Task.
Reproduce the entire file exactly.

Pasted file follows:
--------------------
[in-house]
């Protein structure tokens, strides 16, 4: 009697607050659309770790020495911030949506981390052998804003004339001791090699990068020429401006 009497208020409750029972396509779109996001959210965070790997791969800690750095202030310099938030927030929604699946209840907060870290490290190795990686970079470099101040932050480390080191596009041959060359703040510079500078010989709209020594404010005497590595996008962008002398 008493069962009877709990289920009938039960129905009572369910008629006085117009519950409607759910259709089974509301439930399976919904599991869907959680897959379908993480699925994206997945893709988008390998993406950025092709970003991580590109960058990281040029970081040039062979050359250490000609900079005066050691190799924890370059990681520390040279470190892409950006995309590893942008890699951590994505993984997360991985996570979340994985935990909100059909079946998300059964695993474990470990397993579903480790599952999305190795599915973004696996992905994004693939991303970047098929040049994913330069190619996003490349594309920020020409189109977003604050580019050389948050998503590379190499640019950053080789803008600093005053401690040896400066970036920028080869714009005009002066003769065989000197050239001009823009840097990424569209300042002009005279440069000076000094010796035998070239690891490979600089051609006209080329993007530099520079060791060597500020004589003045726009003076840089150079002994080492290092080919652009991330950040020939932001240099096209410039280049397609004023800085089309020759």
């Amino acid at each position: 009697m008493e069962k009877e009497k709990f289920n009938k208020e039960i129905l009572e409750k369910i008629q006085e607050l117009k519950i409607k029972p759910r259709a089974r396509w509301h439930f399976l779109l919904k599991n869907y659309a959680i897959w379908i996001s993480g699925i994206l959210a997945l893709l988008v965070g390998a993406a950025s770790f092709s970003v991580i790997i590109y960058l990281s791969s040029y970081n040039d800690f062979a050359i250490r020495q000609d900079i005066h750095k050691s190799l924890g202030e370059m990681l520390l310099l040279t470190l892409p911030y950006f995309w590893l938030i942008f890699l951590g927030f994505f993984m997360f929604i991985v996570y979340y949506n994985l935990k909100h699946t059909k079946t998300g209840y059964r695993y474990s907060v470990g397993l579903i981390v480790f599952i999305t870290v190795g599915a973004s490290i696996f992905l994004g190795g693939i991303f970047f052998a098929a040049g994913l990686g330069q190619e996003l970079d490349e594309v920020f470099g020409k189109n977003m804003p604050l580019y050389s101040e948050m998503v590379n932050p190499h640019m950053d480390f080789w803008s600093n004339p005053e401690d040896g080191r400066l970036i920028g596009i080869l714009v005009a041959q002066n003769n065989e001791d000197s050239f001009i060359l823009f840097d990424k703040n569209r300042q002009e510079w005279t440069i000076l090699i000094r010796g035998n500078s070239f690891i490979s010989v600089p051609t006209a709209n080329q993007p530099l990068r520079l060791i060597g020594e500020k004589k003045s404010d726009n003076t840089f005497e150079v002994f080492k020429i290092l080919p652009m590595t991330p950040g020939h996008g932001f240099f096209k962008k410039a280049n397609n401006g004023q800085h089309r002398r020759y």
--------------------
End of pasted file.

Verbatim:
[in-house]
């Protein structure tokens, strides 16, 4: 009697607050659309770790020495911030949506981390052998804003004339001791090699990068020429401006 009497208020409750029972396509779109996001959210965070790997791969800690750095202030310099938030927030929604699946209840907060870290490290190795990686970079470099101040932050480390080191596009041959060359703040510079500078010989709209020594404010005497590595996008962008002398 008493069962009877709990289920009938039960129905009572369910008629006085117009519950409607759910259709089974509301439930399976919904599991869907959680897959379908993480699925994206997945893709988008390998993406950025092709970003991580590109960058990281040029970081040039062979050359250490000609900079005066050691190799924890370059990681520390040279470190892409950006995309590893942008890699951590994505993984997360991985996570979340994985935990909100059909079946998300059964695993474990470990397993579903480790599952999305190795599915973004696996992905994004693939991303970047098929040049994913330069190619996003490349594309920020020409189109977003604050580019050389948050998503590379190499640019950053080789803008600093005053401690040896400066970036920028080869714009005009002066003769065989000197050239001009823009840097990424569209300042002009005279440069000076000094010796035998070239690891490979600089051609006209080329993007530099520079060791060597500020004589003045726009003076840089150079002994080492290092080919652009991330950040020939932001240099096209410039280049397609004023800085089309020759």
């Amino acid at each position: 009697m008493e069962k009877e009497k709990f289920n009938k208020e039960i129905l009572e409750k369910i008629q006085e607050l117009k519950i409607k029972p759910r259709a089974r396509w509301h439930f399976l779109l919904k599991n869907y659309a959680i897959w379908i996001s993480g699925i994206l959210a997945l893709l988008v965070g390998a993406a950025s770790f092709s970003v991580i790997i590109y960058l990281s791969s040029y970081n040039d800690f062979a050359i250490r020495q000609d900079i005066h750095k050691s190799l924890g202030e370059m990681l520390l310099l040279t470190l892409p911030y950006f995309w590893l938030i942008f890699l951590g927030f994505f993984m997360f929604i991985v996570y979340y949506n994985l935990k909100h699946t059909k079946t998300g209840y059964r695993y474990s907060v470990g397993l579903i981390v480790f599952i999305t870290v190795g599915a973004s490290i696996f992905l994004g190795g693939i991303f970047f052998a098929a040049g994913l990686g330069q190619e996003l970079d490349e594309v920020f470099g020409k189109n977003m804003p604050l580019y050389s101040e948050m998503v590379n932050p190499h640019m950053d480390f080789w803008s600093n004339p005053e401690d040896g080191r400066l970036i920028g596009i080869l714009v005009a041959q002066n003769n065989e001791d000197s050239f001009i060359l823009f840097d990424k703040n569209r300042q002009e510079w005279t440069i000076l090699i000094r010796g035998n500078s070239f690891i490979s010989v600089p051609t006209a709209n080329q993007p530099l990068r520079l060791i060597g020594e500020k004589k003045s404010d726009n003076t840089f005497e150079v002994f080492k020429i290092l080919p652009m590595t991330p950040g020939h996008g932001f240099f096209k962008k410039a280049n397609n401006g004023q800085h089309r002398r020759y």